'I used to think that Fatima was something of a sideshow. I certainly do not think this now'
As I write this, the Pope is on his way to Fatima for a lightning one night visit, when he will say Mass and lead people in the Rosary.
The eyes of the Catholic world are turned towards the Portuguese shrine, on the occasion of the 100th anniversary of the apparitions, which falls tomorrow, the feast of Our Lady of Fatima. And people are not just thinking of Fatima because the Pope is going there – he is the fourth Pontiff to visit – rather it is because Fatima is important, and, a hundred years on, more important than ever.
I used to think that Fatima was something of a sideshow, a specialist interest, which appealed to a niche market in the Church. I certainly do not think this now. There are several reasons for this.
First of all, at Fatima, Our Lady told it like it is. She is the one person who could never be guilty of what the world calls hate crime or hate speech, being a mother and the most loving mother of all. But at Fatima she made it clear to us all that sin has consequences, and that these consequences are not good. Professor Stephen Bullivant writes about this in the magazine this week and how right he is.
Hell has been a neglected theme in Catholic theology and discourse of late, and it needs to be given its rightful place in both. That we should neglect Hell is odd, because the 100 years since 1917 have seen the enormous growth in examples of the hell we create for ourselves. We should have no difficultly in believing in an otherworldly Hell – a place quite without the love of God – when we have seen pictures and heard descriptions of the hells on earth that human beings have made for their fellow creatures: the trenches of the First World War, the Gulag, the Nazi death camps, the killing fields of Cambodia.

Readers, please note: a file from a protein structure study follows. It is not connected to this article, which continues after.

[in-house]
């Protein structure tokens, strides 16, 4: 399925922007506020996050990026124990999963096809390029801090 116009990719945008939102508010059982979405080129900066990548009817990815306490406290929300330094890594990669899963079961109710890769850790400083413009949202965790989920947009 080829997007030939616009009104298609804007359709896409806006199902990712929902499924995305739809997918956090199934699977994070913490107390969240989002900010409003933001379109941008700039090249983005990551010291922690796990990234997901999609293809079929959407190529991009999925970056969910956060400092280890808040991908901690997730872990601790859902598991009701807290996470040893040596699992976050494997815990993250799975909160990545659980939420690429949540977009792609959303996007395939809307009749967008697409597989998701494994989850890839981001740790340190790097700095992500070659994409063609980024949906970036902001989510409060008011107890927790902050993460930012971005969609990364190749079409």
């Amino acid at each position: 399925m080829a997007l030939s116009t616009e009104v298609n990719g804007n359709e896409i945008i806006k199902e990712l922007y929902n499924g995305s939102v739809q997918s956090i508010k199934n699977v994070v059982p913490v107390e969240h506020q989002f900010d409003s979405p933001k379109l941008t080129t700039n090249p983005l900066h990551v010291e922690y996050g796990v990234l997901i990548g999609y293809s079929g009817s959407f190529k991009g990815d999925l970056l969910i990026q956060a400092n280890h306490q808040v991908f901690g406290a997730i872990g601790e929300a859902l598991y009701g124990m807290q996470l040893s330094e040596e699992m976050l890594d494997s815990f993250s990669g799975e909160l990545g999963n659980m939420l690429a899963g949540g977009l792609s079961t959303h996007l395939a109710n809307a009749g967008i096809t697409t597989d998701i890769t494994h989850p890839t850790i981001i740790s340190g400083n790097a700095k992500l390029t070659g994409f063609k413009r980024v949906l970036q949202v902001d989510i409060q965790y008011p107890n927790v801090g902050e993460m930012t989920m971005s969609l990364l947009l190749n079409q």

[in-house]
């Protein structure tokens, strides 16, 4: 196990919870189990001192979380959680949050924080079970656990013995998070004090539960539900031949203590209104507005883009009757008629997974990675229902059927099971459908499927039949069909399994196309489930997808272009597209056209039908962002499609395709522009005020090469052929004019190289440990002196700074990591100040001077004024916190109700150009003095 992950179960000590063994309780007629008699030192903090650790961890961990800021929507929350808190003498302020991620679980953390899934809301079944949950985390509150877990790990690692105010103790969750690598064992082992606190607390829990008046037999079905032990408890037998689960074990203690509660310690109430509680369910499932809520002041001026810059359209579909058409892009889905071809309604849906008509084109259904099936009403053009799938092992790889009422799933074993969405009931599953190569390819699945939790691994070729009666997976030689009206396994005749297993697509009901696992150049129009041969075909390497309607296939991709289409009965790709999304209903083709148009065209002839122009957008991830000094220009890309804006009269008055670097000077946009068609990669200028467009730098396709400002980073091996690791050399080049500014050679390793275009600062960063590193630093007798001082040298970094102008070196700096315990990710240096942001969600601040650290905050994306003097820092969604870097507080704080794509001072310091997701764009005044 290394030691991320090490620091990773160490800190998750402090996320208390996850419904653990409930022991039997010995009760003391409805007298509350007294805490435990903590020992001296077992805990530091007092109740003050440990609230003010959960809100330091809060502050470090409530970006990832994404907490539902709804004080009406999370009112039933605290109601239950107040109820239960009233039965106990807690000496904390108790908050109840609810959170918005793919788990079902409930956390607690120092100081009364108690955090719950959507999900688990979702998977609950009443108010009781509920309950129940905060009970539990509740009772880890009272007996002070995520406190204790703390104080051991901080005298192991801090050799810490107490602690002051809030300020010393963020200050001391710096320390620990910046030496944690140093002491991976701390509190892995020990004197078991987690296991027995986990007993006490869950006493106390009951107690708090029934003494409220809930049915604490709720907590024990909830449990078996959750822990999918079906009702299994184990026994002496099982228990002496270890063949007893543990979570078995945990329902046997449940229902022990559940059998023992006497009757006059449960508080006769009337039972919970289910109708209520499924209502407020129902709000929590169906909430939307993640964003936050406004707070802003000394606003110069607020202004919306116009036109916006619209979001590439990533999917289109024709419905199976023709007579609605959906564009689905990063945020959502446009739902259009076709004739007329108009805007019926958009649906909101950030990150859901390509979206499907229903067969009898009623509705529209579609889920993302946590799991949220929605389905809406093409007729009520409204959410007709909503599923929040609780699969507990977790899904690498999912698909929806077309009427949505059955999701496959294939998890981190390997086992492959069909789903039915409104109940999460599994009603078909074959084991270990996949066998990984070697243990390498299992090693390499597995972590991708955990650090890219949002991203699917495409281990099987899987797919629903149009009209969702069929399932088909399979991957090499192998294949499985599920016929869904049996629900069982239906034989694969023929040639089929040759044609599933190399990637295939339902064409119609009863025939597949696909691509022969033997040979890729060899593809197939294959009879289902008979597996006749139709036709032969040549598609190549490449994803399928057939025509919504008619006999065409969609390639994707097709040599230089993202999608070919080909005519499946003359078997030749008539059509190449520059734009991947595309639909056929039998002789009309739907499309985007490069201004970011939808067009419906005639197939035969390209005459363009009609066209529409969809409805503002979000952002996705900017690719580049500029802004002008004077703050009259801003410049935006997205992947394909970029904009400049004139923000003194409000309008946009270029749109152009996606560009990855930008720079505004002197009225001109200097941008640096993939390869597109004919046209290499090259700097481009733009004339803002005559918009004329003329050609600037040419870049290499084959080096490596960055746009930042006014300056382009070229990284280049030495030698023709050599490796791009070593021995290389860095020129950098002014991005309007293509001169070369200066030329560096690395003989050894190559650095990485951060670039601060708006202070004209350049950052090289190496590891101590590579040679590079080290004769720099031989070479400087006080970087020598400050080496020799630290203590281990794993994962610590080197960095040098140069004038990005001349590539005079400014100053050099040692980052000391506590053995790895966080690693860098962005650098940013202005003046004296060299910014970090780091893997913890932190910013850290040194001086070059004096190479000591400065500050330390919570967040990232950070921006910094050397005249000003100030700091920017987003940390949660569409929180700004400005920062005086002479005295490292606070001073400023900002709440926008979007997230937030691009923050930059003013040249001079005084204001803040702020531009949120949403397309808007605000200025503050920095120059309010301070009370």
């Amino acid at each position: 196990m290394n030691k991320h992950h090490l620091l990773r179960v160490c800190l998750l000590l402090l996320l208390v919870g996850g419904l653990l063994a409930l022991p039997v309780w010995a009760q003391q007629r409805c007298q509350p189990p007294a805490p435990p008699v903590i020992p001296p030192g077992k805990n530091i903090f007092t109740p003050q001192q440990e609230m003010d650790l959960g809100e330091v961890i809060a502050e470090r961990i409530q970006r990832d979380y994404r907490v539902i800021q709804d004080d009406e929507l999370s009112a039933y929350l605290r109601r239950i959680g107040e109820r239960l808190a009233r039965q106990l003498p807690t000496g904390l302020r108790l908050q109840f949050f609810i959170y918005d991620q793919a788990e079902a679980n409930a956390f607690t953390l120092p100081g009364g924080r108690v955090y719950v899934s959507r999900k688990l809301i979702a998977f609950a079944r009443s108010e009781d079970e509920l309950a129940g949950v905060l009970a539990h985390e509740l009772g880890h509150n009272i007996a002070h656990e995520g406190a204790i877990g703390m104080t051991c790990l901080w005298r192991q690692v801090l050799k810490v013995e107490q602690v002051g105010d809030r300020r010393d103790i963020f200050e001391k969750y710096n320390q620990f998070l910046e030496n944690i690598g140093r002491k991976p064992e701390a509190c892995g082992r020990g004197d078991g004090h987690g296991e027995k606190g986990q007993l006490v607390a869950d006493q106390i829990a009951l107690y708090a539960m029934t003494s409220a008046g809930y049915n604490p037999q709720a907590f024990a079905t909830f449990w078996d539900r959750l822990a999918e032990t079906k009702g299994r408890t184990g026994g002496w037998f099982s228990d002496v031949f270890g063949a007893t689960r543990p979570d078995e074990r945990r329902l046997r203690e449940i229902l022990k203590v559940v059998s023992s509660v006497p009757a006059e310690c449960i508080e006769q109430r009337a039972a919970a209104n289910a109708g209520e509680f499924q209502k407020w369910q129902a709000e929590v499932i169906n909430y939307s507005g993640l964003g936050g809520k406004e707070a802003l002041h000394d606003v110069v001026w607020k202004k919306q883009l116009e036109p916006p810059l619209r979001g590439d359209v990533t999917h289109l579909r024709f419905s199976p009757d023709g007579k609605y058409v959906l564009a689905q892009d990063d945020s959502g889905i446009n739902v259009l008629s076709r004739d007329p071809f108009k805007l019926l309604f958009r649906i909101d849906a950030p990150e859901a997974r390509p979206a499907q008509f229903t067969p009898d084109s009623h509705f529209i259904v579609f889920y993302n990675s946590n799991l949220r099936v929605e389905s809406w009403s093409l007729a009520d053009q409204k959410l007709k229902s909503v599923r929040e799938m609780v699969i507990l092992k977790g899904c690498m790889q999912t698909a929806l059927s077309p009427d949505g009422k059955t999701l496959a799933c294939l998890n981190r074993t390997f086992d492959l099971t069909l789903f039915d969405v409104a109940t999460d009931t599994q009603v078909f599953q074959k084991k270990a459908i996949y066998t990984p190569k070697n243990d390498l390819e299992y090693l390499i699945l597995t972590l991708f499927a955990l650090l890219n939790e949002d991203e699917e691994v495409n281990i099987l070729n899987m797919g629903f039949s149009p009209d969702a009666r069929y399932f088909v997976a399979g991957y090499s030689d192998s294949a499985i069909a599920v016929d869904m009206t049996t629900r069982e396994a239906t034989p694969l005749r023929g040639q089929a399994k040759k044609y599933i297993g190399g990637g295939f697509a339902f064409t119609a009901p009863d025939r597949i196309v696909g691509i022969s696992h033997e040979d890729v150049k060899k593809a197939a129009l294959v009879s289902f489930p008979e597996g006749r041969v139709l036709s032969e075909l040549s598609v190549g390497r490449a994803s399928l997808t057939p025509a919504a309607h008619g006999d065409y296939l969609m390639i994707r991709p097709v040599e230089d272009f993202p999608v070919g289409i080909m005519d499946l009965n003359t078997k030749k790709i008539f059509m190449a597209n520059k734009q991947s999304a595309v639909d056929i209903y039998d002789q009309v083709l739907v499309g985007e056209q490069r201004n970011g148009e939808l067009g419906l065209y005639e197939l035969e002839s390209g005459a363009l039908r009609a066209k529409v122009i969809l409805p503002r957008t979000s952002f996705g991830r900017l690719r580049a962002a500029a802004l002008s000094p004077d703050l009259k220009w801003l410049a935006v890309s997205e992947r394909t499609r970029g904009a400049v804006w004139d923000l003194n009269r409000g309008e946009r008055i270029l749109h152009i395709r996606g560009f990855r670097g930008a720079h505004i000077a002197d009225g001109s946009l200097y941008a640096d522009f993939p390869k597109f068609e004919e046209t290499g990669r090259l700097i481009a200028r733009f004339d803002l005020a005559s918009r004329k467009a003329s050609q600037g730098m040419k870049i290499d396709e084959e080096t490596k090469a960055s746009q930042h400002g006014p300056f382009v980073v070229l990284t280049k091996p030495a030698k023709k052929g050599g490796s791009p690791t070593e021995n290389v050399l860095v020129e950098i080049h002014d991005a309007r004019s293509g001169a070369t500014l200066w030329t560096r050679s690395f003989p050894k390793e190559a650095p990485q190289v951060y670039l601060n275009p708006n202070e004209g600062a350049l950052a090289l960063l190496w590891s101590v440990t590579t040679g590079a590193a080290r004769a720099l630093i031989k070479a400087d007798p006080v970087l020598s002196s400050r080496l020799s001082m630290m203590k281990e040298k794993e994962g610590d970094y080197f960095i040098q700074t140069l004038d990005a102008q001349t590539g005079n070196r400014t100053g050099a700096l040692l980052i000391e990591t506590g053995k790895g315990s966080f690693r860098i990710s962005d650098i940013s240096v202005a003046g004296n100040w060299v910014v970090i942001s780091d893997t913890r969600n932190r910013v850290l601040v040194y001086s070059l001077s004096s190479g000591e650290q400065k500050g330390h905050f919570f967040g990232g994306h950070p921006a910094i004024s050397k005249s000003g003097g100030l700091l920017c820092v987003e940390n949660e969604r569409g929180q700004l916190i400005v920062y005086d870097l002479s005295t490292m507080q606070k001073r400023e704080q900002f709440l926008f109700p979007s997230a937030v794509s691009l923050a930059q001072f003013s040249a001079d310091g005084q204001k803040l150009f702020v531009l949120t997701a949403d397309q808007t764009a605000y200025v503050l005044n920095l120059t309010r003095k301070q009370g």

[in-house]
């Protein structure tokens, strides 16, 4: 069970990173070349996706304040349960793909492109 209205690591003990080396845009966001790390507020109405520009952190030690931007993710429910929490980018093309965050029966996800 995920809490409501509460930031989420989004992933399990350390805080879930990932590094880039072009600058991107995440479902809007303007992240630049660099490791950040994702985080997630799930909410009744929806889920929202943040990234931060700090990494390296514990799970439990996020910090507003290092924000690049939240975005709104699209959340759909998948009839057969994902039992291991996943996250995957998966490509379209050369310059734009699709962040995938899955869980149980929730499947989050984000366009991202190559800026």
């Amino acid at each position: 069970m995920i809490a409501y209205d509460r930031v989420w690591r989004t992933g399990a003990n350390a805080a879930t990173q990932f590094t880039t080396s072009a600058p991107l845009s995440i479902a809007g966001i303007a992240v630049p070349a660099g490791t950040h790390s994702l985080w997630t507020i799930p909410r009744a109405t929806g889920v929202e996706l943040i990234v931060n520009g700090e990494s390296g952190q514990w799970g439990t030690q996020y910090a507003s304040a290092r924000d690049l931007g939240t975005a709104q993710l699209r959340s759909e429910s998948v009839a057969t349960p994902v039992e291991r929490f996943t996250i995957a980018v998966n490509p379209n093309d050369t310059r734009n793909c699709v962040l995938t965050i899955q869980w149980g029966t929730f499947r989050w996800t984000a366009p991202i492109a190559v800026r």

These terrifying examples should convince us that we are capable of evil and that evil actions have dreadful consequences. Perhaps contemporary preachers and theologians (and I am one) steer away from Hell, not wanting to give offence. Well, insofar as we have failed, let us pass the microphone, so to speak, to Our Lady of Fatima.
The second thing is the emphasis on the Rosary. It is such a simple prayer, and so easy to say. So just say it. It can’t possibly do any of us any harm, and will do us, we are promised, much good.
Thirdly, there is the emphasis on the Immaculate Heart. This is the thing that thrills me most. Our Lady said at Fatima:
“If my requests are heeded, Russia will be converted, and there will be peace; if not, she will spread her errors throughout the world, causing wars and persecutions of the Church. The good will be martyred; the Holy Father will have much to suffer; various nations will be annihilated. In the end, my Immaculate Heart will triumph. The Holy Father will consecrate Russia to me, and she shall be converted, and a period of peace will be granted to the world.”
The triumph of the Immaculate Heart is the great promise of Fatima. In the end, Lenin and Stalin and Brezhnev’s evil will be blown away by the triumph of that Heart. War and suffering will be forgotten, and love alone will triumph.
This prophecy is something of which we find echoes in Scripture, particularly in the Old Testament, in those passages to do with the coming of the Messianic Age. In particular I think of these verses from Isaiah:
“The haughty eyes of man will be lowered, the arrogance of men will be abased, and the LORD alone will be exalted, on that day. For the LORD of hosts will have his day against all that is proud and arrogant, all that is high, and it will be brought low.” (2:11-12)
The same sentiment is expressed in the New Testament in Our Lady’s Magnificat. That is the song that is the perfect expression of the love that fills the Immaculate Heart of Mary, and devotion to the Immaculate Heart unlocks this passage of scripture for us, I think.
I have never been to Fatima, but I intend to right this omission shortly!